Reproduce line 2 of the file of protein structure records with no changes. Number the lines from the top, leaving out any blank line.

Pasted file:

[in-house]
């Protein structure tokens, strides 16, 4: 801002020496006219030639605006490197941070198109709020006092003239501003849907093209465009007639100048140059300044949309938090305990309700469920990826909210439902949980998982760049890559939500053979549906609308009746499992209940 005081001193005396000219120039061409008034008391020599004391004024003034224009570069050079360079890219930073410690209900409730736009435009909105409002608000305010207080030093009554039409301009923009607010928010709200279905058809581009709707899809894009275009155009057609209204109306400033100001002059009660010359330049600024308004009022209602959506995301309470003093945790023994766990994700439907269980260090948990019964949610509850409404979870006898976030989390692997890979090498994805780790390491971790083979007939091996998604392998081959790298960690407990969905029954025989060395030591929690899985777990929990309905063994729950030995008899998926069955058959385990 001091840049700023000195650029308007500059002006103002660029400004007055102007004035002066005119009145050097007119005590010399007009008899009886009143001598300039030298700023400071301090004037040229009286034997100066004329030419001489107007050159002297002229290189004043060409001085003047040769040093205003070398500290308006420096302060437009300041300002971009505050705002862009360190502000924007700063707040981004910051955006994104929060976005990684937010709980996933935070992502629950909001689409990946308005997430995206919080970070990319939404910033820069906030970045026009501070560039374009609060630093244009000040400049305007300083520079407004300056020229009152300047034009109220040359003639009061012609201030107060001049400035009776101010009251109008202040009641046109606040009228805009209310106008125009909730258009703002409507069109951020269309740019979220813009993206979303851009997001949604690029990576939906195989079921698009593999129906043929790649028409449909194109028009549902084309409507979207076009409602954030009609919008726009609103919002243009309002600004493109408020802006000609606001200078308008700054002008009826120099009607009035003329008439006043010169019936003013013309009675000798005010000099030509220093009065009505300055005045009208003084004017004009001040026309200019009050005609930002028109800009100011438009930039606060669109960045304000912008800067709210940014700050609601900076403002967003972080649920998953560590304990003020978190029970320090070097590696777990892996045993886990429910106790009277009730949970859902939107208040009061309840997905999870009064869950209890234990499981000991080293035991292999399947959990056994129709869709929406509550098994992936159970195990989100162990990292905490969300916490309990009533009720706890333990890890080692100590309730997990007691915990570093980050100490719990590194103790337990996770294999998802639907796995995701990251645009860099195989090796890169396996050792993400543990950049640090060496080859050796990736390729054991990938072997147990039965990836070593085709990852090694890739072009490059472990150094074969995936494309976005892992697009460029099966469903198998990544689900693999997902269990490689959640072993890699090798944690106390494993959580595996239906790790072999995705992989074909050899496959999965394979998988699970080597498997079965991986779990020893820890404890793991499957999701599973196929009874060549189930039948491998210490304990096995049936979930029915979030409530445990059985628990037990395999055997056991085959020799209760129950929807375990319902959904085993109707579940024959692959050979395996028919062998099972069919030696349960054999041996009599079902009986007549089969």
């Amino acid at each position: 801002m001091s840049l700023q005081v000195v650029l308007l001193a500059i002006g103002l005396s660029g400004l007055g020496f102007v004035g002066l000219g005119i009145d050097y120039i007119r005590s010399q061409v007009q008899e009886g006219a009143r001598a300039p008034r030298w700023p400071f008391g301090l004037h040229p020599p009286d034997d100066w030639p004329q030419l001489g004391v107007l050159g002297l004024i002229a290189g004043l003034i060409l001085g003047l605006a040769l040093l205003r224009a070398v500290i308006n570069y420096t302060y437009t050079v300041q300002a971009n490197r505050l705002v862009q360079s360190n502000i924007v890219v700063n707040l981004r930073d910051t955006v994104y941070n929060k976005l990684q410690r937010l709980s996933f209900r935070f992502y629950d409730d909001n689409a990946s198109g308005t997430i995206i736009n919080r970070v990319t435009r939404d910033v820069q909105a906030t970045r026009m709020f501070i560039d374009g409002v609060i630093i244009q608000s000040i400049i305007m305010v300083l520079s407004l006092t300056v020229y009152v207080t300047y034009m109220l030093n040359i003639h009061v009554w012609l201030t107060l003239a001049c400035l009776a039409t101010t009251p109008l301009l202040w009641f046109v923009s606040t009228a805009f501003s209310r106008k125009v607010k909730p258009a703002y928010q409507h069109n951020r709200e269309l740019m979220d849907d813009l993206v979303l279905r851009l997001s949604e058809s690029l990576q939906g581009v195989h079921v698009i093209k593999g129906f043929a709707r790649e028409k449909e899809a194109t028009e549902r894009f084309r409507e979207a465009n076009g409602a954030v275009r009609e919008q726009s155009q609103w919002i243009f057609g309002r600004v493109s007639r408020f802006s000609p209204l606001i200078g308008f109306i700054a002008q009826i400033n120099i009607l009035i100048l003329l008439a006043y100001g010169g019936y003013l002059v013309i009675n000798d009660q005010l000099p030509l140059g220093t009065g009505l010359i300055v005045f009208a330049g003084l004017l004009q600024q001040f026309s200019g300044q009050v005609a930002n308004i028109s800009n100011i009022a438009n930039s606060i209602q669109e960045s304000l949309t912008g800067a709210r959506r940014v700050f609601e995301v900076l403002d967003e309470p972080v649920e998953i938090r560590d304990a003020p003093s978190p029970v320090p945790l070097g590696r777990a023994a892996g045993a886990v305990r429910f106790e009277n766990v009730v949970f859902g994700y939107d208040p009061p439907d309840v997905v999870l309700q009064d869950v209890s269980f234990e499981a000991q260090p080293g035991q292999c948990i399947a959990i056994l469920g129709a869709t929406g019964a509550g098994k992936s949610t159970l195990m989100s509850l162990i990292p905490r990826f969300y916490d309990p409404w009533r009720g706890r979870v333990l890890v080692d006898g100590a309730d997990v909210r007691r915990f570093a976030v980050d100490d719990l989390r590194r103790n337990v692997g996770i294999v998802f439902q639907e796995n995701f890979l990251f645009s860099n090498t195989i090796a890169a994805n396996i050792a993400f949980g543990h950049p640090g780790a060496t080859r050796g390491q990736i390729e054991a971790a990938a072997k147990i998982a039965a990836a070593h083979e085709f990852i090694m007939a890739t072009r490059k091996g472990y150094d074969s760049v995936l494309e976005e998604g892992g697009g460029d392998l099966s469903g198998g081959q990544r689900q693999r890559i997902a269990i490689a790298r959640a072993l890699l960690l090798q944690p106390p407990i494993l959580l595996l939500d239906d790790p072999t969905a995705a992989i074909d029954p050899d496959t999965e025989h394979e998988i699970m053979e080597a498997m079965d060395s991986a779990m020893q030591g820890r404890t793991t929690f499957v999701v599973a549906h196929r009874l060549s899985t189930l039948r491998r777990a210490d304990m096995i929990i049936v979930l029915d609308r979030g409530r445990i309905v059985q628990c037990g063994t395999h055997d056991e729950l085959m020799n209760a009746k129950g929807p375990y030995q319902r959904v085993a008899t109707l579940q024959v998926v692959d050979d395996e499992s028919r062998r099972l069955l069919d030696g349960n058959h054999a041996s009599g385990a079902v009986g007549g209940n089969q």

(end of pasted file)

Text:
């Protein structure tokens, strides 16, 4: 801002020496006219030639605006490197941070198109709020006092003239501003849907093209465009007639100048140059300044949309938090305990309700469920990826909210439902949980998982760049890559939500053979549906609308009746499992209940 005081001193005396000219120039061409008034008391020599004391004024003034224009570069050079360079890219930073410690209900409730736009435009909105409002608000305010207080030093009554039409301009923009607010928010709200279905058809581009709707899809894009275009155009057609209204109306400033100001002059009660010359330049600024308004009022209602959506995301309470003093945790023994766990994700439907269980260090948990019964949610509850409404979870006898976030989390692997890979090498994805780790390491971790083979007939091996998604392998081959790298960690407990969905029954025989060395030591929690899985777990929990309905063994729950030995008899998926069955058959385990 001091840049700023000195650029308007500059002006103002660029400004007055102007004035002066005119009145050097007119005590010399007009008899009886009143001598300039030298700023400071301090004037040229009286034997100066004329030419001489107007050159002297002229290189004043060409001085003047040769040093205003070398500290308006420096302060437009300041300002971009505050705002862009360190502000924007700063707040981004910051955006994104929060976005990684937010709980996933935070992502629950909001689409990946308005997430995206919080970070990319939404910033820069906030970045026009501070560039374009609060630093244009000040400049305007300083520079407004300056020229009152300047034009109220040359003639009061012609201030107060001049400035009776101010009251109008202040009641046109606040009228805009209310106008125009909730258009703002409507069109951020269309740019979220813009993206979303851009997001949604690029990576939906195989079921698009593999129906043929790649028409449909194109028009549902084309409507979207076009409602954030009609919008726009609103919002243009309002600004493109408020802006000609606001200078308008700054002008009826120099009607009035003329008439006043010169019936003013013309009675000798005010000099030509220093009065009505300055005045009208003084004017004009001040026309200019009050005609930002028109800009100011438009930039606060669109960045304000912008800067709210940014700050609601900076403002967003972080649920998953560590304990003020978190029970320090070097590696777990892996045993886990429910106790009277009730949970859902939107208040009061309840997905999870009064869950209890234990499981000991080293035991292999399947959990056994129709869709929406509550098994992936159970195990989100162990990292905490969300916490309990009533009720706890333990890890080692100590309730997990007691915990570093980050100490719990590194103790337990996770294999998802639907796995995701990251645009860099195989090796890169396996050792993400543990950049640090060496080859050796990736390729054991990938072997147990039965990836070593085709990852090694890739072009490059472990150094074969995936494309976005892992697009460029099966469903198998990544689900693999997902269990490689959640072993890699090798944690106390494993959580595996239906790790072999995705992989074909050899496959999965394979998988699970080597498997079965991986779990020893820890404890793991499957999701599973196929009874060549189930039948491998210490304990096995049936979930029915979030409530445990059985628990037990395999055997056991085959020799209760129950929807375990319902959904085993109707579940024959692959050979395996028919062998099972069919030696349960054999041996009599079902009986007549089969």